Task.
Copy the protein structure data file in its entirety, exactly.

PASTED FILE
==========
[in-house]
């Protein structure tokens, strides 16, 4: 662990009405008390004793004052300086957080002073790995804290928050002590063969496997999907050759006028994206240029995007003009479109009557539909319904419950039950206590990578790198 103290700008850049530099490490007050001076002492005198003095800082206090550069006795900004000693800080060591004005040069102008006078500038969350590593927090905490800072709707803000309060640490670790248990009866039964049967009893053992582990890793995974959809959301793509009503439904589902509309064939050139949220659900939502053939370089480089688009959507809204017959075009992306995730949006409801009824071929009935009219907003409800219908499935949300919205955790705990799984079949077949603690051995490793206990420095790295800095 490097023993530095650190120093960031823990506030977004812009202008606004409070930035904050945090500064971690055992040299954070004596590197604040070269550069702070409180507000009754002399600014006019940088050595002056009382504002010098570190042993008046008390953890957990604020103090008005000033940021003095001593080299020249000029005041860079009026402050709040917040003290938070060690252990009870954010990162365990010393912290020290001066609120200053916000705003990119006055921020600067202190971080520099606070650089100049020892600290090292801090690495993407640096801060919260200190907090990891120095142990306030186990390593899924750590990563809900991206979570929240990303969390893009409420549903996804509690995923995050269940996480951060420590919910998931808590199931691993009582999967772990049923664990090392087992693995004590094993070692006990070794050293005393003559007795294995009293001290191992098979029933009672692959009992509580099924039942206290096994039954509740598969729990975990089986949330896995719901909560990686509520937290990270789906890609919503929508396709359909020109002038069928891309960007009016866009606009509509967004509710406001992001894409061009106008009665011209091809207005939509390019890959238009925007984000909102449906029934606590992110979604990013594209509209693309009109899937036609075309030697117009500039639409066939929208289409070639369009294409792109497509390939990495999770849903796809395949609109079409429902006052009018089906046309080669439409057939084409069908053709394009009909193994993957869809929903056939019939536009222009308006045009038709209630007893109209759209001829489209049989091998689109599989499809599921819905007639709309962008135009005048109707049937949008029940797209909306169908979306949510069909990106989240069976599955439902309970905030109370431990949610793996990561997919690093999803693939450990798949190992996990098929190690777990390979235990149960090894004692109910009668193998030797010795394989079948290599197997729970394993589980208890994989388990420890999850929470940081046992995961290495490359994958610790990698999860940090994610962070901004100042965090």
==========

[in-house]
């Protein structure tokens, strides 16, 4: 662990009405008390004793004052300086957080002073790995804290928050002590063969496997999907050759006028994206240029995007003009479109009557539909319904419950039950206590990578790198 103290700008850049530099490490007050001076002492005198003095800082206090550069006795900004000693800080060591004005040069102008006078500038969350590593927090905490800072709707803000309060640490670790248990009866039964049967009893053992582990890793995974959809959301793509009503439904589902509309064939050139949220659900939502053939370089480089688009959507809204017959075009992306995730949006409801009824071929009935009219907003409800219908499935949300919205955790705990799984079949077949603690051995490793206990420095790295800095 490097023993530095650190120093960031823990506030977004812009202008606004409070930035904050945090500064971690055992040299954070004596590197604040070269550069702070409180507000009754002399600014006019940088050595002056009382504002010098570190042993008046008390953890957990604020103090008005000033940021003095001593080299020249000029005041860079009026402050709040917040003290938070060690252990009870954010990162365990010393912290020290001066609120200053916000705003990119006055921020600067202190971080520099606070650089100049020892600290090292801090690495993407640096801060919260200190907090990891120095142990306030186990390593899924750590990563809900991206979570929240990303969390893009409420549903996804509690995923995050269940996480951060420590919910998931808590199931691993009582999967772990049923664990090392087992693995004590094993070692006990070794050293005393003559007795294995009293001290191992098979029933009672692959009992509580099924039942206290096994039954509740598969729990975990089986949330896995719901909560990686509520937290990270789906890609919503929508396709359909020109002038069928891309960007009016866009606009509509967004509710406001992001894409061009106008009665011209091809207005939509390019890959238009925007984000909102449906029934606590992110979604990013594209509209693309009109899937036609075309030697117009500039639409066939929208289409070639369009294409792109497509390939990495999770849903796809395949609109079409429902006052009018089906046309080669439409057939084409069908053709394009009909193994993957869809929903056939019939536009222009308006045009038709209630007893109209759209001829489209049989091998689109599989499809599921819905007639709309962008135009005048109707049937949008029940797209909306169908979306949510069909990106989240069976599955439902309970905030109370431990949610793996990561997919690093999803693939450990798949190992996990098929190690777990390979235990149960090894004692109910009668193998030797010795394989079948290599197997729970394993589980208890994989388990420890999850929470940081046992995961290495490359994958610790990698999860940090994610962070901004100042965090």